Getting started

If you don't know where to start and simply want a clear overview of the skills involved and freely available resources on our website, we recommend starting with reading this beginner's guide explaining step by step what skills you'll need to acquire and how to go about doing it.

Handling the sails

Before you can trim your sails you must set sail. To set sail, you must raise them first.

Raising and reefing your sails are one of the most essential skills to sailing. Once you know how to do set up your different sails, you'll be ready to set sail for the first time.

Sail trim

Sail trim consists of shaping the sails appropriately to the point of sail (or relative wind direction to your boat). How well you master sail trim will determine your speed above all else.

Trimming your sails appropriately isn't rocket science, and you will develop an intuition for it over time. But before intuition comes knowledge, which you'll get by reading our guide on trim here.


Anchoring is one of the critical sailing skills and requires some basic knowledge of how anchors work, what types there are, and what ways you can drop them. All of which will be explained in detail in our anchoring hub.

Marine navigation is an extensive skillset consisting of many different individual skills. We've created a detailed navigation hub which will walk you through each of the skills and how to learn them.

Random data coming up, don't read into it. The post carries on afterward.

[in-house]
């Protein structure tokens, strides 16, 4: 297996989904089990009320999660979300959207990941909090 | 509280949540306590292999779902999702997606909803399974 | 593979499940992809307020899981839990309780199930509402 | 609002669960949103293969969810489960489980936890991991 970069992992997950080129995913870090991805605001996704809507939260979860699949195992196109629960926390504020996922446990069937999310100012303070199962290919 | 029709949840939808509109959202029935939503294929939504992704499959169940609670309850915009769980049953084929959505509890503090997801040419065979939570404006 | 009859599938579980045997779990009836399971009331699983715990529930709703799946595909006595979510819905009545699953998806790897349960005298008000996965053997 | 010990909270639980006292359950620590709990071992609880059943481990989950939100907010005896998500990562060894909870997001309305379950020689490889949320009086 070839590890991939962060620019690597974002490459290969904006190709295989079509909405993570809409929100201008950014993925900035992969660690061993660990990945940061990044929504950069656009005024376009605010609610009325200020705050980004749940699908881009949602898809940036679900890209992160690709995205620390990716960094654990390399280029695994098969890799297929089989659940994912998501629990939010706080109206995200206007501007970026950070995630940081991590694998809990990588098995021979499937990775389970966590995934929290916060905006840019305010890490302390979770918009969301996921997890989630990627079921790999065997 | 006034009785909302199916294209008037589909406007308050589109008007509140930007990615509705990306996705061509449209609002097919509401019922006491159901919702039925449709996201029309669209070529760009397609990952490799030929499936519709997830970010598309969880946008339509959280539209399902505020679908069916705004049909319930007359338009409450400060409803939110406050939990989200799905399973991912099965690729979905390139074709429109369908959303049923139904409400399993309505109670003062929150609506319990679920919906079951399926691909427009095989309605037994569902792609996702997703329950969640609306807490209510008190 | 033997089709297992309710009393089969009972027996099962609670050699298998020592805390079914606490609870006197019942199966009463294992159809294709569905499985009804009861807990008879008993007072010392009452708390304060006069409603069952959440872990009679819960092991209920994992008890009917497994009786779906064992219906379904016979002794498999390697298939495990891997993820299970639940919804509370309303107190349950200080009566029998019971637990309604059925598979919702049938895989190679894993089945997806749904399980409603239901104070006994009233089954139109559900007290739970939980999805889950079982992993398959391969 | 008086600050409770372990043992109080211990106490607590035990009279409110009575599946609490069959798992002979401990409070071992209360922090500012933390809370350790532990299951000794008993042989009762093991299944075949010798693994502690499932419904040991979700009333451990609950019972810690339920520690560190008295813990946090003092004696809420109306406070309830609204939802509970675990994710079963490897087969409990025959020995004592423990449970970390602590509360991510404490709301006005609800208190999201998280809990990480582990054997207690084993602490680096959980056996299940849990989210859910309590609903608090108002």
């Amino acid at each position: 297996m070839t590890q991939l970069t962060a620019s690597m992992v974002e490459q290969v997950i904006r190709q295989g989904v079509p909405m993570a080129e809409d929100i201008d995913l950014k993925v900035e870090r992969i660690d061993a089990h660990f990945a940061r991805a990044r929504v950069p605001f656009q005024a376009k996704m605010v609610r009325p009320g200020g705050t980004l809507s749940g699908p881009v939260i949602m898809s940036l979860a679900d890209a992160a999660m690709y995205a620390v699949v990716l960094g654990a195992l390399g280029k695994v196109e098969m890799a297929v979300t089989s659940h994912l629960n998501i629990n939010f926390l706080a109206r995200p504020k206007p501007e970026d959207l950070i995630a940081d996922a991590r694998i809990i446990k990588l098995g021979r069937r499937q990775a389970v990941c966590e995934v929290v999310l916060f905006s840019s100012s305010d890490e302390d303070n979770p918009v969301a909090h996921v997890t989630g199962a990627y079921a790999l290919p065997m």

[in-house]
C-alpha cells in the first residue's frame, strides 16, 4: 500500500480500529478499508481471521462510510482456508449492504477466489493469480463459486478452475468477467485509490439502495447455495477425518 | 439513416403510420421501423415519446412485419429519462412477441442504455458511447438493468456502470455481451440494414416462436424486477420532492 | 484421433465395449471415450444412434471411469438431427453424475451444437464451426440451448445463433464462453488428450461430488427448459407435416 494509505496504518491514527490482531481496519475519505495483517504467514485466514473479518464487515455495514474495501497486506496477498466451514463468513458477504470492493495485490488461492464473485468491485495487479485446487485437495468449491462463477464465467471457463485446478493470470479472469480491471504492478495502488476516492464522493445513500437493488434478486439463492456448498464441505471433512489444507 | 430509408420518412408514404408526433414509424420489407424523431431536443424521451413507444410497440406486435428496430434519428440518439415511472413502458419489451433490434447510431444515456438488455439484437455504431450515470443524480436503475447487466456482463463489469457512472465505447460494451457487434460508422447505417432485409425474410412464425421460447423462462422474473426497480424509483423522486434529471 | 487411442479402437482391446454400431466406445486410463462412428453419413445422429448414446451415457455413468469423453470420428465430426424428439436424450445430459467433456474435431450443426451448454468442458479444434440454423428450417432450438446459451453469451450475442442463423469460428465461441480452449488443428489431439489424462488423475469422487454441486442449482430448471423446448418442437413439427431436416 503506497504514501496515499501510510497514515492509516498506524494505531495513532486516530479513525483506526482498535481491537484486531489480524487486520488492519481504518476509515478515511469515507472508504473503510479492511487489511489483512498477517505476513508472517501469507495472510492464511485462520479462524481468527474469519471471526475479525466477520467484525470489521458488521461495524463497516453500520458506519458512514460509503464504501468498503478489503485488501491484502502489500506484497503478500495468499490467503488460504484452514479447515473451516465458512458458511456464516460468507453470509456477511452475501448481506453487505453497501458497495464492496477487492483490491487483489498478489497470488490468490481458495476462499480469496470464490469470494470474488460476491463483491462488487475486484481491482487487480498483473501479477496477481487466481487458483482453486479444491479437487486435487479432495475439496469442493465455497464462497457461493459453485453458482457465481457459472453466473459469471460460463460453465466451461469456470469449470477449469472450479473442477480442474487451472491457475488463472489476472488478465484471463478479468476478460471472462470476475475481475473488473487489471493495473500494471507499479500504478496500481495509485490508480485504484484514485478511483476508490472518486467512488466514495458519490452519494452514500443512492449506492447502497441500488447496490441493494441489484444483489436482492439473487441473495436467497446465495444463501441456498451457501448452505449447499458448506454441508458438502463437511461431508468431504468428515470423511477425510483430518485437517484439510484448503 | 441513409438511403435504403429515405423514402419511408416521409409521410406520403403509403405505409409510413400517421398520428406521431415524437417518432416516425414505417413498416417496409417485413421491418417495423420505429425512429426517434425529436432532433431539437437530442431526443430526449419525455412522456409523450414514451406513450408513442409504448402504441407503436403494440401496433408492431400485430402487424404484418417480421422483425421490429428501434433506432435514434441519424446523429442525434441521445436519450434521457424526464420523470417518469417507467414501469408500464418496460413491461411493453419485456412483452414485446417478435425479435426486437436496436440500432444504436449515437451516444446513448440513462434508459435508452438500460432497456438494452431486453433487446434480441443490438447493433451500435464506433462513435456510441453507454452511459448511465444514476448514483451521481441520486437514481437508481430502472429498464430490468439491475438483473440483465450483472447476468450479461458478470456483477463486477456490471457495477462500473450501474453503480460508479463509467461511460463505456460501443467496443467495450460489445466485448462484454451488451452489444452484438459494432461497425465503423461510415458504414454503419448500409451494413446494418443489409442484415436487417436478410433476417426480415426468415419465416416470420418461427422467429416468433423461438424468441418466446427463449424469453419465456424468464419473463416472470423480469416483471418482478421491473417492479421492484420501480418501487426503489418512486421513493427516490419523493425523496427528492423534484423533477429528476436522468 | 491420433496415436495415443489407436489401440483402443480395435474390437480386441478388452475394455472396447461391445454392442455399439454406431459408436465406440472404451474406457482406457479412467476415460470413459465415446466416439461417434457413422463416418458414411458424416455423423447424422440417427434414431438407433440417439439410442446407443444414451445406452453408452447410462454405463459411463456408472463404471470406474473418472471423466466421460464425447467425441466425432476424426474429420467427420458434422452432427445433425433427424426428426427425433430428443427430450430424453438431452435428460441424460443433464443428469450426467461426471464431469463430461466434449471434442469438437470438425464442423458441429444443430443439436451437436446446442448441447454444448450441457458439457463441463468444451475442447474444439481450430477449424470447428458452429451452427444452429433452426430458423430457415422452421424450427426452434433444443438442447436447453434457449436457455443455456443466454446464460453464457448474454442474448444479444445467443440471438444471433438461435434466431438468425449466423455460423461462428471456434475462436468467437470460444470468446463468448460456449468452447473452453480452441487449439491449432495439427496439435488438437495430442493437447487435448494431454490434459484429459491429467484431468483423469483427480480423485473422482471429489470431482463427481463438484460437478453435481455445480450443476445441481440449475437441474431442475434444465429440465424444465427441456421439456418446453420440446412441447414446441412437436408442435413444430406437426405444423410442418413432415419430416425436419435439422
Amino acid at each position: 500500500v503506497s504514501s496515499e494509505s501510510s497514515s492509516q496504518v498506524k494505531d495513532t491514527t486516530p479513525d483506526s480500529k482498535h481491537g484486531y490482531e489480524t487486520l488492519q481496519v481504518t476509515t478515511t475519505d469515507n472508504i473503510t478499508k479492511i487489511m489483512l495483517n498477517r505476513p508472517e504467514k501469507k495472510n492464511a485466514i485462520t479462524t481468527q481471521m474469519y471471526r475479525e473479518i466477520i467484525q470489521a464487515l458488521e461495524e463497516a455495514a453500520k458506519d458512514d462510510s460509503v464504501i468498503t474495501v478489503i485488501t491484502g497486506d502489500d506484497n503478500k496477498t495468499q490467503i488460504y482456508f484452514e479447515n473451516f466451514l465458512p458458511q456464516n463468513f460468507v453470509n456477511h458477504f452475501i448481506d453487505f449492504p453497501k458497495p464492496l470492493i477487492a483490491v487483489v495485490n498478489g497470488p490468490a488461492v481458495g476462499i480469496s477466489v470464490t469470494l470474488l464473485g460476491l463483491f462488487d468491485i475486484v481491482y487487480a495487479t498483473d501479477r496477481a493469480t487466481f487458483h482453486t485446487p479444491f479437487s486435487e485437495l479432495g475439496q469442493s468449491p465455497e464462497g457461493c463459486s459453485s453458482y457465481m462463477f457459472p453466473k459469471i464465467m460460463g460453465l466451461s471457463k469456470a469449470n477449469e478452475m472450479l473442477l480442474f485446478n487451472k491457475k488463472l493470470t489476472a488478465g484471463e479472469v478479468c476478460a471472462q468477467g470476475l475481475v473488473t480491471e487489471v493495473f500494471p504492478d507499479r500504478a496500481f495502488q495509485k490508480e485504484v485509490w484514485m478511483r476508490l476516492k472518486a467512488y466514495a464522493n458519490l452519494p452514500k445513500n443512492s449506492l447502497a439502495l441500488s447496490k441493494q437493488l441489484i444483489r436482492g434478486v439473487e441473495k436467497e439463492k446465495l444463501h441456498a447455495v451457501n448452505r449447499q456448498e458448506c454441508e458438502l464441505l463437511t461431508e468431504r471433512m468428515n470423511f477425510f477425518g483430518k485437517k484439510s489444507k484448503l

Weather interpretation

The most critical decision you'll make regarding your sailing will be onshore.

Wind is the most important factor in sailing, both in determining your ultimate speed, and comfort and safety. Knowing at what wind speeds you're comfortable, and at which speeds you start worrying (and acknowledging this to yourself), is the most important decision you'll make, and you'll make it before you board your boat and head out.

Knowing the current actual wind speed is even one step before that one.

Reading weather charts

Next you'll need to be able to get your hands onto weather charts, and know how to read them.

Reading tidal charts

Coastal sailing comes with another dimension that is critical too. Knowing the tides is as important as knowing your exact location. Coastal waters often contain plenty of shallows and the lower the tide the more problematic they can become.

The easiest way to avoid running aground is having local tidal charts at your disposal and being able to read them correctly.

More on weather interpretation

Sailing solo

Also called single-handing

Sailing solo makes things more complicated but there are many systems you can use to sail even larger boats alone. Perhaps more important is what boat you choose, and your level of experience.

Sailing terms

In this illustrated guide, we've filtered out the most important sailing jargon and explained and illustrated them with text and pictures. This is a great resource for beginning sailors that need an overview of the most important sailing terms without drowning in it.

Essential sailing knots

To sail is to tie knots. The more appropriate your knots, the more enjoyable the experience will be. Strong knots for lines under load, easy-to-undo, but secure knots for docking (ahum bowline), and so on.